Medicinal cannabis entrepreneurs discuss how industry should roll out

Cannabis bought online and delivered to doorsteps in unmarked packaging by a security guard - that's what the purchase of medicinal cannabis in New Zealand could look like. 



To follow is an excerpt from a story in the Sunday Star Times by Madison Reidy.

You can read the original article here.


Parliament's Health Committee has received at least 6 submissions from organisations arguing how they would like the production, sale and use of cannabis as medicine to be regulated. 


Companies that want to be the first producers and sellers of medicinal cannabis have started making noise, mounting commercial pressure on Parliament to enact the Misuse of Drugs (Medicinal Cannabis) Amendment Bill.

The creation of a new industry puts companies in a prime position to twist lawmakers' arms. How a domestic medicinal cannabis industry would legally operate is largely untouched in the bill and will be debated by the committee before it is read in Parliament for a second time.


Two companies have publicised their intent to grow medicinal cannabis commercially, but, they are at odds over some issues. 

Hikurangi Hemp, subsidiary of health company Hikurangi Group, grows and processes low-THC cannabis on private land near Gisborne. 


It was the first company to say it wanted to sell its products to terminally ill patients if the Government legalised it. 

Hikurangi is no longer a monopoly.

Helius Therapeutics, an Auckland company started quietly last year by two former executives and a United States cannabis industry businessman, made its intentions to produce medicinal cannabis public this month. 


Helius director Paul Manning said the company had intentionally kept a low profile but it was about to finalise investment deals totalling $15m.

One third of that money would go toward fitting-out a high-security production facility, he said. 


Helius will specialise in manufacturing and researching medicinal cannabis. It's facility is still under construction.


Staff


Helius and Hikurangi disagree most on hiring employees with criminal records.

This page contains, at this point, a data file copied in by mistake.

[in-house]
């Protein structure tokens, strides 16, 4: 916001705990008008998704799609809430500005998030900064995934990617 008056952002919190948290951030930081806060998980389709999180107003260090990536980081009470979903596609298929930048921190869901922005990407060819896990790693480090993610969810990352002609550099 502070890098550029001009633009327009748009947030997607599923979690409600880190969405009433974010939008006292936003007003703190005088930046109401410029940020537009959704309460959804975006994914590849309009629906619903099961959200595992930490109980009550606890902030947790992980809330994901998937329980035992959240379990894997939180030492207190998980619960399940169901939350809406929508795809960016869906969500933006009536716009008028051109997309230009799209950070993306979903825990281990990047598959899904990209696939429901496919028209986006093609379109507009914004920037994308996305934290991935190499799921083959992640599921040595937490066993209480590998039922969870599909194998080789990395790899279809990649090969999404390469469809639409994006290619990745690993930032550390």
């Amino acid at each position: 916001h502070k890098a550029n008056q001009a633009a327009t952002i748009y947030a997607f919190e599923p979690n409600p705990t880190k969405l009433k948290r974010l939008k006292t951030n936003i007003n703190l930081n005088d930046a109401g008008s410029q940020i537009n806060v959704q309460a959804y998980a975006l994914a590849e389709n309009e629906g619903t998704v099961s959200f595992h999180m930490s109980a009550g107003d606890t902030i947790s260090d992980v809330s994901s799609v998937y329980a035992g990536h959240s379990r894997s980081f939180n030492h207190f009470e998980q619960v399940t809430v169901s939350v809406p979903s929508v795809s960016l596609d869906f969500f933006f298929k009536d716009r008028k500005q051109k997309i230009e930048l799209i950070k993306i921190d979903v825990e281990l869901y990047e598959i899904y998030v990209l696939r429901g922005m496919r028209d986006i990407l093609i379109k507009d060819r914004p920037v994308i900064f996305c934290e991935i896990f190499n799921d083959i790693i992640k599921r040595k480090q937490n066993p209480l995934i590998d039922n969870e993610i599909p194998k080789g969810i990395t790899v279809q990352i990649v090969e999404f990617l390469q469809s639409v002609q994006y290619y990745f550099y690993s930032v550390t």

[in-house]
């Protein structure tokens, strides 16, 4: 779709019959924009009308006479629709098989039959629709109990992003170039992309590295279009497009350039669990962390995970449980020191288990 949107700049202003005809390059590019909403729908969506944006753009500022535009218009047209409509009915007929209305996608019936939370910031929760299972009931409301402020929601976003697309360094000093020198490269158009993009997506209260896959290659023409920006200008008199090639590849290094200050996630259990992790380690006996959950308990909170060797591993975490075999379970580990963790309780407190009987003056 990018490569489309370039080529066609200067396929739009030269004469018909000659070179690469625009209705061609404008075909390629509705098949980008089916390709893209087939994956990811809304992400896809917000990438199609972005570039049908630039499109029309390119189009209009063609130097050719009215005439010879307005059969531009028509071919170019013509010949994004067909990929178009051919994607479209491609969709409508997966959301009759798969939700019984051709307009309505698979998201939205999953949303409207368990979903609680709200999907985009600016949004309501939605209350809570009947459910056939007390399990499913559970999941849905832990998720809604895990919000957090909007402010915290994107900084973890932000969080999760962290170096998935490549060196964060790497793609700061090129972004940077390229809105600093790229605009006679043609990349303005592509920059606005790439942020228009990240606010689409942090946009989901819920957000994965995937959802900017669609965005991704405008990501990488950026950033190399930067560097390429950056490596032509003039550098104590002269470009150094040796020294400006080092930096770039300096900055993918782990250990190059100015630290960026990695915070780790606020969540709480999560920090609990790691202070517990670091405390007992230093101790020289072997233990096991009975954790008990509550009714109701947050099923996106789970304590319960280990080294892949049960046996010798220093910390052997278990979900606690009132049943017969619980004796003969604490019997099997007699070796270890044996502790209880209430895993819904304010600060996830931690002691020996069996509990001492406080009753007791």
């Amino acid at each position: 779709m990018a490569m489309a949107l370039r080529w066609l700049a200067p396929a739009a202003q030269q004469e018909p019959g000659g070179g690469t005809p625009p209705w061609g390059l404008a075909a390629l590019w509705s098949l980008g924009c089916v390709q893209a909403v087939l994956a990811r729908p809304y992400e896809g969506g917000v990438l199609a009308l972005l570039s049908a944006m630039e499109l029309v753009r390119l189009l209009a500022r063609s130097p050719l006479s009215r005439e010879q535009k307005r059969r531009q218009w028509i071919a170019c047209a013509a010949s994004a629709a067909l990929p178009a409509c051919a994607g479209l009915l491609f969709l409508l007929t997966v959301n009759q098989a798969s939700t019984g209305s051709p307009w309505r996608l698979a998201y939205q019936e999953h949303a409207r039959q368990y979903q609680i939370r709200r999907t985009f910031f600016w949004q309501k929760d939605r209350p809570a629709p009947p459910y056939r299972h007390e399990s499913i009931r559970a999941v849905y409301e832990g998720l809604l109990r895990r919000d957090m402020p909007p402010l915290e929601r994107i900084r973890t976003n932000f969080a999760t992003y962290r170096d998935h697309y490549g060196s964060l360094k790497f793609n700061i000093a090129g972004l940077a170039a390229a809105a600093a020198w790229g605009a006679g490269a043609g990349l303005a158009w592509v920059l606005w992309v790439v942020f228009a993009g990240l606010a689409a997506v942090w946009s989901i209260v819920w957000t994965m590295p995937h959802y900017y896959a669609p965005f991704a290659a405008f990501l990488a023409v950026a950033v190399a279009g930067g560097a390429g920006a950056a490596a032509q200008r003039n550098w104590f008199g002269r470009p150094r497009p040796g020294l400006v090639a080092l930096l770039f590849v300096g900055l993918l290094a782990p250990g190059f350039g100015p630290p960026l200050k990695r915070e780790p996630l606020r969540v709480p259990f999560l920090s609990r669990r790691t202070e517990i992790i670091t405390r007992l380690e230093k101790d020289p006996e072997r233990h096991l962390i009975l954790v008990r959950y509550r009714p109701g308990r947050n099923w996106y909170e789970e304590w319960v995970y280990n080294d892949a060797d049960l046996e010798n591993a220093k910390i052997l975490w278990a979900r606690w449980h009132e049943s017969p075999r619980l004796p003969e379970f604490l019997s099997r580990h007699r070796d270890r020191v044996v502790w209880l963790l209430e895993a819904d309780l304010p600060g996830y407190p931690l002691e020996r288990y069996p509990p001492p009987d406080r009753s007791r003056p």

Some of Hikurangi's staff already cultivating cannabis in Ruatoria, near Gisborne, have drug-related convictions for growing, selling and using marijuana.


MPs urged to widen access to medicinal cannabis


Parliament's health select committee has begun hearing submissions on contentious legislation proposing cannabis be legalised for more people, not just the terminally ill.

Hikurangi managing director Manu Caddie said those staff had the best experience for the job and it would be a shame to exclude them from the industry. It fought to keep them as employees in its submission. 


Manning said Helius would not recruit staff with a conviction. Doing so would tarnish the industry's reputation, he said. "A lot of the practices associated with the current black market recreational cannabis cultivation industry, are diametrically opposed the standards we are looking to create."


Products


Unprocessed cannabis, a dried plant to be smoked, may not be allowed to be sold as a medicinal product. 


The New Zealand Medical Association argued against the idea in its submission. 

However, Hikurangi and Helius are both advocating for it. They want cannabis 'flowers' to be included in their product ranges. 


The rest of their products are more likely to resemble medicine in the form of injections, capsules or topical creams of varying potency levels and ratios of the cannibinoids tetrahydrocannabinol (THC) and cannibiniod (CBD).


Helius and Hikurangi both want to sell CBD oil. Helius' in the form of capsules or drops; Hikurangi's in a syringe.


Buying medicinal cannabis 


New Zealand is not set to get stores selling different flavours of marijuana like the "pot shops" in some United States states and Canada. 


According to the bill, it will be presciption-only here, meaning medical practitioners will make the call on who can use medicinal cannabis.


Practitioners could only prescribe it to the terminally ill, defined as a person with less than 12 months left to live. Numerous submissions argued for the scope to include non-terminal, severely ill people.


Whether those prescribed it would be administered it by a doctor or nurse, pick it up from a nearby pharmacy, or directly from a producer, is yet to be decided, or even debated. 

Helius and Hikurangi want a seed-to-sale industry where they grow it, process it and sell it. That approach would cut pharmacies out completely.


Helius could sell its products online, and deliver it to patients homes directly via a secure courier. An online shop would create a database where "it is possible to track every single seed, all the way through to patient consumption", Helius' submission said.

Authorities would have access to Helius' database. 


Exports 


As the bill stands, it does not allow producers to export. In fact, it does not menton it. 

Hikurangi want the Government to add that to the bill.


"These would be some of the highest value primary products ever exported from New Zealand," Hikurangi's submission said. Caddie said if Hikurangi could sell its products to the world, it would turnover $1 billion within three years. 


Manning said exporting would benefit the industry financially, but it was not Helius' priority. 

Helius would export products "down the track, should the opportunity be provided to us by the Government, but our business is not contingent on export" he said.

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